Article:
When an Arizona law enforcement official pulls you over and asks to look around your car, the results of that search may lead to legal trouble. However, you may be able to avoid having authorities search your car or truck in the first place by knowing your rights and exercising them appropriately.
According to FlexYourRights.org, you have the right to say no to an officer’s search request unless that officer is in possession of one of three things. The officer may be able to move forward with a legal search of your vehicle if he or she has your consent, a warrant, or something that constitutes probable cause.
What counts as probable cause
While a warrant gives authorities grounds to search your car, probable cause does the same. Probable cause is some type of evidence of wrongdoing. If the officer on the scene sees something illegal in your car in plain sight, this may count as probable cause. Sometimes, even smells coming from your car are enough to give an officer probable cause for a vehicle search.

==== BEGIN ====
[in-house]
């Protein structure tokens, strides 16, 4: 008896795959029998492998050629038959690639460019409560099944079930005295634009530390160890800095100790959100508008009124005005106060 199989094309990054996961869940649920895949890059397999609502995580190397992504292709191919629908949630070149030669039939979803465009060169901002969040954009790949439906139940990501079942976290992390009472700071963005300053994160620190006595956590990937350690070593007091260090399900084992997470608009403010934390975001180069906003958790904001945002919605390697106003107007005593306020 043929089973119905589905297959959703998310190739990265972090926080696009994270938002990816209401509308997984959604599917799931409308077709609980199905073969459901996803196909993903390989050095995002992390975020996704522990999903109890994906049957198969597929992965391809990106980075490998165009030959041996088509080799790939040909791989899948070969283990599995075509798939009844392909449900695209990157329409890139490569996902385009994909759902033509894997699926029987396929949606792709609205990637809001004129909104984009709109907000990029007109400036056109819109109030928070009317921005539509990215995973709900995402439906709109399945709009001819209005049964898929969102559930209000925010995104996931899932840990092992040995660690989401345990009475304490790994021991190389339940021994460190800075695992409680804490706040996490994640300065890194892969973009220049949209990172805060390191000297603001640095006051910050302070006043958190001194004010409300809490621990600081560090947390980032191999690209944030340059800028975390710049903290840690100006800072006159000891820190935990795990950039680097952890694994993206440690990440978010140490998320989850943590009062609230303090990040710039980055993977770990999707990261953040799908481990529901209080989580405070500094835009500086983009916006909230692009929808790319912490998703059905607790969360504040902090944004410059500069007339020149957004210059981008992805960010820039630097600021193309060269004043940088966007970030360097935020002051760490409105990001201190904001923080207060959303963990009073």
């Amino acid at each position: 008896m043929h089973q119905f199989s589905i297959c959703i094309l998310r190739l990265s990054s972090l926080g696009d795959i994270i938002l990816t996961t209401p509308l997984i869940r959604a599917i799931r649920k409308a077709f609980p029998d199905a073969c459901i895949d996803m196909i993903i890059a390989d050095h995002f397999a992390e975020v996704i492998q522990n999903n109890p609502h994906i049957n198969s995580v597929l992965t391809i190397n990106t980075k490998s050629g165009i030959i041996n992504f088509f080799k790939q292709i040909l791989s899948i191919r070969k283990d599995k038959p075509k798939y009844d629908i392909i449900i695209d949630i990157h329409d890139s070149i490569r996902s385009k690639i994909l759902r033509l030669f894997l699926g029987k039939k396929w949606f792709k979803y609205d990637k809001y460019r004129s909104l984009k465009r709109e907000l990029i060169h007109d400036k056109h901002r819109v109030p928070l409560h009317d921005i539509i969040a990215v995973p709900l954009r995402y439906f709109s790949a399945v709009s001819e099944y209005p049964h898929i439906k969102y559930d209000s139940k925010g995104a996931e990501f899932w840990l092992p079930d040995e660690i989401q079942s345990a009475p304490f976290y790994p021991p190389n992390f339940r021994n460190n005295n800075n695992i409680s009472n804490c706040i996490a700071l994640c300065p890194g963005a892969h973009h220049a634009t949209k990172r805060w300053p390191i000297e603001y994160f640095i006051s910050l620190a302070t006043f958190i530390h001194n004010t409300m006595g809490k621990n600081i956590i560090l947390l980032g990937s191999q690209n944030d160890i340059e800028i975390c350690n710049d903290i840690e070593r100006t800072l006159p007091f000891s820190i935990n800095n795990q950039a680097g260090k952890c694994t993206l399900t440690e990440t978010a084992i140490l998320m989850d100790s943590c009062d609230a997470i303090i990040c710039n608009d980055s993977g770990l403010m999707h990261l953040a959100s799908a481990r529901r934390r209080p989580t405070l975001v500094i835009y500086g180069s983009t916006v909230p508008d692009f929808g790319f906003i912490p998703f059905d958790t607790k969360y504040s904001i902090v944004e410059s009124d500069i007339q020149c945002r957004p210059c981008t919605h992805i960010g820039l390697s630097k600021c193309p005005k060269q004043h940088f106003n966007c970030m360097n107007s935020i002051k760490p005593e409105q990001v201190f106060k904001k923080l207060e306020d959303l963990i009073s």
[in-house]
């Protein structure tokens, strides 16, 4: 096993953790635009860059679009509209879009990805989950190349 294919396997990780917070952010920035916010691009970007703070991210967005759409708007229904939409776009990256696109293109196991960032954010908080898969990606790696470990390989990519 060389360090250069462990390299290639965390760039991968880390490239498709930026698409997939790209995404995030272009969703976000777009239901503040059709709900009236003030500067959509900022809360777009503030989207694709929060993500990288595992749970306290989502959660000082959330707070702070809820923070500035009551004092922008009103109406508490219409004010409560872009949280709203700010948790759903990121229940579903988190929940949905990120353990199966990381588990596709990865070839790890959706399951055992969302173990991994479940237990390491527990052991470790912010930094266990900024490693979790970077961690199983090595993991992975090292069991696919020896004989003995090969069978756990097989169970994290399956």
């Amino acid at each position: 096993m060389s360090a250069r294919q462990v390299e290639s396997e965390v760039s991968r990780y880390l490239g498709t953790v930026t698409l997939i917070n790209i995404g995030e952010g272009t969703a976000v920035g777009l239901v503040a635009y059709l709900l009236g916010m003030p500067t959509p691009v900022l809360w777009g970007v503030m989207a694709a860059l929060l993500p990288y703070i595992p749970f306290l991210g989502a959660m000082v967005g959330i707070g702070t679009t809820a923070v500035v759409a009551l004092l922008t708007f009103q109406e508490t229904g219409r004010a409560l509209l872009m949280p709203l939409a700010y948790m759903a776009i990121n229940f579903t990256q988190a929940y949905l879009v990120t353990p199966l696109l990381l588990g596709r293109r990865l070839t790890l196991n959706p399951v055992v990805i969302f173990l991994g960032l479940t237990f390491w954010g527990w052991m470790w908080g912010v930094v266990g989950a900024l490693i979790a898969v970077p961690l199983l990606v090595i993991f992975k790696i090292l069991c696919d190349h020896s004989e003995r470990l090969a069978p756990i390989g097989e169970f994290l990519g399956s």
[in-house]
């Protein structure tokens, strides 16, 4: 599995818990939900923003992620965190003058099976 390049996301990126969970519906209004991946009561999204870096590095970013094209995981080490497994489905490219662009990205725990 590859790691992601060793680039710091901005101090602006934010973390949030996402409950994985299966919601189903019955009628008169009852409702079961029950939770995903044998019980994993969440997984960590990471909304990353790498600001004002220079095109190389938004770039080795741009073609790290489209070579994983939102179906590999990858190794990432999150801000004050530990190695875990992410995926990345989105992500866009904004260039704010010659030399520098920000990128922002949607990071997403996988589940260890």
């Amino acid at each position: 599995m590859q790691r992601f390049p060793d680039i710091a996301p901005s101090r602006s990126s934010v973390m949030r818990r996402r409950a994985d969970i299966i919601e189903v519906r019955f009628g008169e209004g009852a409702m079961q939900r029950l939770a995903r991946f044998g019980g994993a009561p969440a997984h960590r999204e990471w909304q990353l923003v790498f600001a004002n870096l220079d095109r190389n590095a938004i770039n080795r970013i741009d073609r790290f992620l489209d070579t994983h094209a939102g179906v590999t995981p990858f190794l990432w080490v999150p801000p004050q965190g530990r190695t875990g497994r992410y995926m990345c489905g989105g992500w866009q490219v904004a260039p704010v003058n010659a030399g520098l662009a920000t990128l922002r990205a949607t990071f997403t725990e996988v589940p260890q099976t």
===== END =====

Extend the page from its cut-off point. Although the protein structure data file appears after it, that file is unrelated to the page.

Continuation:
What happens when there is no probable cause
When the officer who pulls you over does not have probable cause or a warrant, the only way he or she may move forward with a search of your car is if you allow it. You do not have to allow the search to take place, but the officer may not share this information with you.
If you decide to say no to an officer’s search request, stay cordial when doing so. Challenging an officer’s authority, or exercising rudeness during any law enforcement encounter, is unlikely to work in your favor.